A Bit of a Non Runner

This week, the final week of hard(est) effort - the peak week with the toughest workouts has been a bit of a non-runner. Monday was fine - I got out for about 11.5 miles but the run felt stale with my left hamstring and glute achy and the perceived effort yielding a less than satisfactory pace. A 1km swim in the evening, on the other hand went quite well. As Tuesday progressed I felt a touch of a cold coming on with a general feeling of achyness and shivers all over, which, coupled with evening rain, was excuse enough for me to cancel the mixed intervals at the track. I kept this excuse for Wednesday also despite feeling much better. This morning however I broke the spell and got out for a tempo run of 2 x 3 Miles @ HM pace (the programme said 2 x 4.5 - but time was not on my side and that was all the excuse I needed). The outbound 3 miles went according to plan in 06:27, 06:29 @ 06:28 - but I was glad I was resting after the 3. During the half mile recovery I decided (quite rashly) that as I had cut the number of fast miles I would keep the sub-06:30 pace for the 3 home bound miles (It's great what you can plan from the relative comfort of a sub-145 HR) Unfortunately the 3 home bound miles went something like this:- 0 - 0.5 Miles @ 06:19 pace 0.75 miles - still at 06:20 pace - plunged into the darkness of the straight road - cars headlights coming against me on my side of the road - stepping onto the footpath - couldn't see a bloody thing until the car was near - had to slow right down until car had passed - nearly twisted my ankle on one occasion - difficult to get back on pace - repeat every 40 seconds. 1 mile in 06:35. Back to street lighting by 1.75 miles - mile pace @ 7:00 (felt like walking) finished mile 2 in 07:01. Mile 3 was somewhat better @ 06:45 to give 06:47 avg for the return leg. Overall 6 miles @ 06:38 pace, which looks better. On the plus side my left hamstring and glute felt much better although I did feel stiffness throughout the day. On reflecting on the elites marathon pace after last Sundays world record in Berlin I tried to put it into perspective - Mcmillan says I could run an 800m race (assuming proper training) in just a tad over 2:22 which is a second slower than what Mr Gebrselassie covered his 52.5 x 800m last Sunday. I.e. running flat out I would have kept with the leaders for less than half a mile before collapsing - that surely puts me in my box.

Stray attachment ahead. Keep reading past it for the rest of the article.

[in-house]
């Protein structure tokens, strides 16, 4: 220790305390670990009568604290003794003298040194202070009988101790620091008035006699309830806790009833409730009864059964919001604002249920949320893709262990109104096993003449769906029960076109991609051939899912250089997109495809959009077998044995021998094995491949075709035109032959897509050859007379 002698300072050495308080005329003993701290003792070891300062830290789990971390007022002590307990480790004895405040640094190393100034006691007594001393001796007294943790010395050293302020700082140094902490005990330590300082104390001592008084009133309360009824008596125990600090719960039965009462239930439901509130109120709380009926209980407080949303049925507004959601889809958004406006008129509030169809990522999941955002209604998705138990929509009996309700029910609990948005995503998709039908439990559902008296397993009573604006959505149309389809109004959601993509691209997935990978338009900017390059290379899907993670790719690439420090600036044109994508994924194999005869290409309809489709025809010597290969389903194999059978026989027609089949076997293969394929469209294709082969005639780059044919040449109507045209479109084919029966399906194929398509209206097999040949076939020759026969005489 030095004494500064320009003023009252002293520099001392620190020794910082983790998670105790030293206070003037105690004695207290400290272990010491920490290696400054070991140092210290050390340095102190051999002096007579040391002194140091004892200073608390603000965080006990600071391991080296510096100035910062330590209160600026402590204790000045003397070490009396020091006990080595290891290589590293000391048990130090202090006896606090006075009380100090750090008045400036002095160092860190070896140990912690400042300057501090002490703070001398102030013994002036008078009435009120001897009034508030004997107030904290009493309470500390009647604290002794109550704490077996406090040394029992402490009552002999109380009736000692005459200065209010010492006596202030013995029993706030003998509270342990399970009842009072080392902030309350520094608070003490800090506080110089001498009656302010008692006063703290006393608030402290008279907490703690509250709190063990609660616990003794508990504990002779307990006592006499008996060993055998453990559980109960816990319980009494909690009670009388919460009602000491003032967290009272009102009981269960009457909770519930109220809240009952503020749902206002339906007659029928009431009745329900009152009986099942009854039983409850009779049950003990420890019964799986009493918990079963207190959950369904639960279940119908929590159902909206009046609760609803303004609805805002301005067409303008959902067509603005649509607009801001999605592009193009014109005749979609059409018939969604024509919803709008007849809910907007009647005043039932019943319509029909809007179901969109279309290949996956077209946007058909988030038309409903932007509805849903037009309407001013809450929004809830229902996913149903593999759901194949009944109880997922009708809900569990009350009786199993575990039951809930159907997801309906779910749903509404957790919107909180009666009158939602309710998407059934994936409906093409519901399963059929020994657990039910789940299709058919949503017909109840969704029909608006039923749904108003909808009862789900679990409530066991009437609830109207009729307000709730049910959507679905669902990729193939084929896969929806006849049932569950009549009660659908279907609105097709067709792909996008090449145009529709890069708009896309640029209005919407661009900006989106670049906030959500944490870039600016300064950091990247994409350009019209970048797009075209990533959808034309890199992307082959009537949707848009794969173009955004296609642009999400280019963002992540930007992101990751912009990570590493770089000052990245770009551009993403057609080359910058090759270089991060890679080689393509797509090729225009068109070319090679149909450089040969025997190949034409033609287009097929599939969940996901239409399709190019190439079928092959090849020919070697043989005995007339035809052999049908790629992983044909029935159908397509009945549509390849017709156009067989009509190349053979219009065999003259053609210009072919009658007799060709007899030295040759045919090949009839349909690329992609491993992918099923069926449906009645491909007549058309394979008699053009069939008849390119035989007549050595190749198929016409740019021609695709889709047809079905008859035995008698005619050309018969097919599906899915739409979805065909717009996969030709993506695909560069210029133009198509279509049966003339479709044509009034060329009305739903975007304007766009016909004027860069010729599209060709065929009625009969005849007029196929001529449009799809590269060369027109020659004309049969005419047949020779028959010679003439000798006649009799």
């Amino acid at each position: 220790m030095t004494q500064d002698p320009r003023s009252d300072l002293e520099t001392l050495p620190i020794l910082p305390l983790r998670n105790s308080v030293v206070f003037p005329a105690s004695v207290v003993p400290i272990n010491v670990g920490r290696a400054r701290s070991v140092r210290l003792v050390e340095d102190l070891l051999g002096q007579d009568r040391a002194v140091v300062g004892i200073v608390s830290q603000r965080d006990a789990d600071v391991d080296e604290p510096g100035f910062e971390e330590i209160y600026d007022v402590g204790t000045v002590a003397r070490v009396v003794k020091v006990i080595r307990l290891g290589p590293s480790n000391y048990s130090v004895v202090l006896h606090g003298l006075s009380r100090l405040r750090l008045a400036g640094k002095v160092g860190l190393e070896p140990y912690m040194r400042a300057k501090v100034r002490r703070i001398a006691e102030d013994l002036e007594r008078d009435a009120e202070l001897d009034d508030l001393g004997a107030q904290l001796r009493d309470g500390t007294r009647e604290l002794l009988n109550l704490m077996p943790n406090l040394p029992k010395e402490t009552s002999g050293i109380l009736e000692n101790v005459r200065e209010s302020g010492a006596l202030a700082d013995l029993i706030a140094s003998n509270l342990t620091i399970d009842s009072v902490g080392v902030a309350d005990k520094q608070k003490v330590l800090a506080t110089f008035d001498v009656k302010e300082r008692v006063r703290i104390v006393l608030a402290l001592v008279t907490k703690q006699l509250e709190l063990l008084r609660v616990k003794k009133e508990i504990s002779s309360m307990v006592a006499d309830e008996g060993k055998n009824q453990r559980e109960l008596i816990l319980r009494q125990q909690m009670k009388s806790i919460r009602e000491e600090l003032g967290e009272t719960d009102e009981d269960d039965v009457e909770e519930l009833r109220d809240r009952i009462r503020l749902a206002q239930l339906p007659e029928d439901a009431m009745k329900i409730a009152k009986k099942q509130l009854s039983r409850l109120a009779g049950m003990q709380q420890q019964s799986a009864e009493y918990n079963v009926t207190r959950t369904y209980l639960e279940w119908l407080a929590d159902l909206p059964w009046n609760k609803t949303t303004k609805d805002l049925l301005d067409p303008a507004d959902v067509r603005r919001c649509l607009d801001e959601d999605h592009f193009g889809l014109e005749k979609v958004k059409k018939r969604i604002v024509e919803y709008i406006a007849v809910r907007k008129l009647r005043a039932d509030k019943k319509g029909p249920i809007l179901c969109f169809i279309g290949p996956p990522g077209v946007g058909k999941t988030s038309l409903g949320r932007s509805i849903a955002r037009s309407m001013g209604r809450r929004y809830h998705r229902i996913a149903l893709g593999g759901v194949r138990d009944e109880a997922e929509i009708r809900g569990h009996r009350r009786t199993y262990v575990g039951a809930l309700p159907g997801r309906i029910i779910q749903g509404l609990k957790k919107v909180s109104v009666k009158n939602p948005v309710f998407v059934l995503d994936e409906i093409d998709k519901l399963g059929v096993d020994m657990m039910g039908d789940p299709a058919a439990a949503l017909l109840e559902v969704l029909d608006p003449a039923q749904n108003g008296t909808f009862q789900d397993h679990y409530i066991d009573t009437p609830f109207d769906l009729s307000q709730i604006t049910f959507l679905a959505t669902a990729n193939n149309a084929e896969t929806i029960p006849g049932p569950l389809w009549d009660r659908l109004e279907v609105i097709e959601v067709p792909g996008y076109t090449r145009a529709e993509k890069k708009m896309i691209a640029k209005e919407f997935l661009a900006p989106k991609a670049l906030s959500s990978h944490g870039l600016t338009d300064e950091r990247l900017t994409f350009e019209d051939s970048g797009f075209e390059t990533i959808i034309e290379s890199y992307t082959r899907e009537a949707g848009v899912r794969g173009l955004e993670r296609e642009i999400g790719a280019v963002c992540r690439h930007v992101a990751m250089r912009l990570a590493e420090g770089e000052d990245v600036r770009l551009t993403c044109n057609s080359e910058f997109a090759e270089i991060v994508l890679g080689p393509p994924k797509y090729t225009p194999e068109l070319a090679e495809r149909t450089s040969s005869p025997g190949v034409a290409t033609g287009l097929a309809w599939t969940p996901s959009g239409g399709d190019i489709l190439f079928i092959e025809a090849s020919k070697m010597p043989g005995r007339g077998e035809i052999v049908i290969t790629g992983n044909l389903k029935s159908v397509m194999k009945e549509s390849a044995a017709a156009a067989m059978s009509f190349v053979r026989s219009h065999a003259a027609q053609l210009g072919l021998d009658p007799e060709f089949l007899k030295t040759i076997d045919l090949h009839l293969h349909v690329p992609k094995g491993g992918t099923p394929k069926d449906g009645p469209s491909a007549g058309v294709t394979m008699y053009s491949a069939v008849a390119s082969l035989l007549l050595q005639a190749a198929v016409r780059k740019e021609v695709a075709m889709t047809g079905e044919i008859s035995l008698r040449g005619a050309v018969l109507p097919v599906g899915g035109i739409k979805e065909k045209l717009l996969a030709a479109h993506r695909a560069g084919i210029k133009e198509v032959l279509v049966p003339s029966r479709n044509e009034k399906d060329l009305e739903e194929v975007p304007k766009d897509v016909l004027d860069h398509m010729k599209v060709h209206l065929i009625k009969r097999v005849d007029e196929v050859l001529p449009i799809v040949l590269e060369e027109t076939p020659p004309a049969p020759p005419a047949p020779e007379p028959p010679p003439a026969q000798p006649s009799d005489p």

Mon 29th Sept 11.49 Miles in 01:31:11 (07:56 Pace @ 128 HR) Sleep 6.5hrs: 7/10 Legs: 6/10 Tue 30th Sept 2.5 Miles in 20;00 (08:00 Pace - Treadmill) Thur 1st Oct 10;02 Miles in 01:12:29 (07;14 Pace @ 151HR) with 2 x 3 Miles @ 06:28 & 06:47 Pace. Sleep - 6hrs: 7/10 Legs 7/10